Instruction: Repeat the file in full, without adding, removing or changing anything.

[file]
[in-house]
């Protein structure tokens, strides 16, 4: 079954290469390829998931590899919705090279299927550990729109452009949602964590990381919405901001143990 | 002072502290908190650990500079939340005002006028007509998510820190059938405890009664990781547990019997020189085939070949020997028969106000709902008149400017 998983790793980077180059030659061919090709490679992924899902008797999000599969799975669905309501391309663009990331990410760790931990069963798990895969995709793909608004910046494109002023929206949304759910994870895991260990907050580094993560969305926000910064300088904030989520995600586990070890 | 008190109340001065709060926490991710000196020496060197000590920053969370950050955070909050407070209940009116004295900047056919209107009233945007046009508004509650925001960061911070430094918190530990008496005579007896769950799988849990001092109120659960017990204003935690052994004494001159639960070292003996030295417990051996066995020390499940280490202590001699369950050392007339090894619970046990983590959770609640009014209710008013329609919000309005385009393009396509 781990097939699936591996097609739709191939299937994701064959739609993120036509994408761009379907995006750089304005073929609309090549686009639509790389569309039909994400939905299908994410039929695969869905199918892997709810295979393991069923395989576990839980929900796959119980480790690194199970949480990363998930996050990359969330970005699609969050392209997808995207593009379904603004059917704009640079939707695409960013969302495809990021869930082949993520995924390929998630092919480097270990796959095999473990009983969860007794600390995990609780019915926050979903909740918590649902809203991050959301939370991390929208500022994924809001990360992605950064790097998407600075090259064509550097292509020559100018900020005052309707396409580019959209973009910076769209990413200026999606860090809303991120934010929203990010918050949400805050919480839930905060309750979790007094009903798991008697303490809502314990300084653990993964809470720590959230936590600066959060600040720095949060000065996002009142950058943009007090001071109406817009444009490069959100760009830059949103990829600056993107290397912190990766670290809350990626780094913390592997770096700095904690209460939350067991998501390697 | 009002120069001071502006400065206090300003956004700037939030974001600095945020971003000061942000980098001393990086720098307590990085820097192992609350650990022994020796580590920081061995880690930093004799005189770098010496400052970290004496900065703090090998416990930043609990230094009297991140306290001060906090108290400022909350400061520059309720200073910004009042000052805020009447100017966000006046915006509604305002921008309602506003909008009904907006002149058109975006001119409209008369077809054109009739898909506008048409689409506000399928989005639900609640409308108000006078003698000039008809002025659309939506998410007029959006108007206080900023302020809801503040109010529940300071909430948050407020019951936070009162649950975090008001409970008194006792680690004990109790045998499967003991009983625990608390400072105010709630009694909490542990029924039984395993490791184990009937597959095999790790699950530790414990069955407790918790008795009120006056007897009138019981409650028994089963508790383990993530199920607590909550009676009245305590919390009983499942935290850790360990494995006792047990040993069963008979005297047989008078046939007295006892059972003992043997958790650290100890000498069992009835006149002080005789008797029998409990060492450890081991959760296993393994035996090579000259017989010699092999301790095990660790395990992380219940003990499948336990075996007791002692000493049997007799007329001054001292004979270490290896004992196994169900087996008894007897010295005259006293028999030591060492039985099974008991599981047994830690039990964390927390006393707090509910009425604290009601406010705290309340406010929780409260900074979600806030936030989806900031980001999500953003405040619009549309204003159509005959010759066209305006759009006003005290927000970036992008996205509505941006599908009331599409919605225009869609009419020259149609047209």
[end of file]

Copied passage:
[in-house]
């Protein structure tokens, strides 16, 4: 079954290469390829998931590899919705090279299927550990729109452009949602964590990381919405901001143990 | 002072502290908190650990500079939340005002006028007509998510820190059938405890009664990781547990019997020189085939070949020997028969106000709902008149400017 998983790793980077180059030659061919090709490679992924899902008797999000599969799975669905309501391309663009990331990410760790931990069963798990895969995709793909608004910046494109002023929206949304759910994870895991260990907050580094993560969305926000910064300088904030989520995600586990070890 | 008190109340001065709060926490991710000196020496060197000590920053969370950050955070909050407070209940009116004295900047056919209107009233945007046009508004509650925001960061911070430094918190530990008496005579007896769950799988849990001092109120659960017990204003935690052994004494001159639960070292003996030295417990051996066995020390499940280490202590001699369950050392007339090894619970046990983590959770609640009014209710008013329609919000309005385009393009396509 781990097939699936591996097609739709191939299937994701064959739609993120036509994408761009379907995006750089304005073929609309090549686009639509790389569309039909994400939905299908994410039929695969869905199918892997709810295979393991069923395989576990839980929900796959119980480790690194199970949480990363998930996050990359969330970005699609969050392209997808995207593009379904603004059917704009640079939707695409960013969302495809990021869930082949993520995924390929998630092919480097270990796959095999473990009983969860007794600390995990609780019915926050979903909740918590649902809203991050959301939370991390929208500022994924809001990360992605950064790097998407600075090259064509550097292509020559100018900020005052309707396409580019959209973009910076769209990413200026999606860090809303991120934010929203990010918050949400805050919480839930905060309750979790007094009903798991008697303490809502314990300084653990993964809470720590959230936590600066959060600040720095949060000065996002009142950058943009007090001071109406817009444009490069959100760009830059949103990829600056993107290397912190990766670290809350990626780094913390592997770096700095904690209460939350067991998501390697 | 009002120069001071502006400065206090300003956004700037939030974001600095945020971003000061942000980098001393990086720098307590990085820097192992609350650990022994020796580590920081061995880690930093004799005189770098010496400052970290004496900065703090090998416990930043609990230094009297991140306290001060906090108290400022909350400061520059309720200073910004009042000052805020009447100017966000006046915006509604305002921008309602506003909008009904907006002149058109975006001119409209008369077809054109009739898909506008048409689409506000399928989005639900609640409308108000006078003698000039008809002025659309939506998410007029959006108007206080900023302020809801503040109010529940300071909430948050407020019951936070009162649950975090008001409970008194006792680690004990109790045998499967003991009983625990608390400072105010709630009694909490542990029924039984395993490791184990009937597959095999790790699950530790414990069955407790918790008795009120006056007897009138019981409650028994089963508790383990993530199920607590909550009676009245305590919390009983499942935290850790360990494995006792047990040993069963008979005297047989008078046939007295006892059972003992043997958790650290100890000498069992009835006149002080005789008797029998409990060492450890081991959760296993393994035996090579000259017989010699092999301790095990660790395990992380219940003990499948336990075996007791002692000493049997007799007329001054001292004979270490290896004992196994169900087996008894007897010295005259006293028999030591060492039985099974008991599981047994830690039990964390927390006393707090509910009425604290009601406010705290309340406010929780409260900074979600806030936030989806900031980001999500953003405040619009549309204003159509005959010759066209305006759009006003005290927000970036992008996205509505941006599908009331599409919605225009869609009419020259149609047209």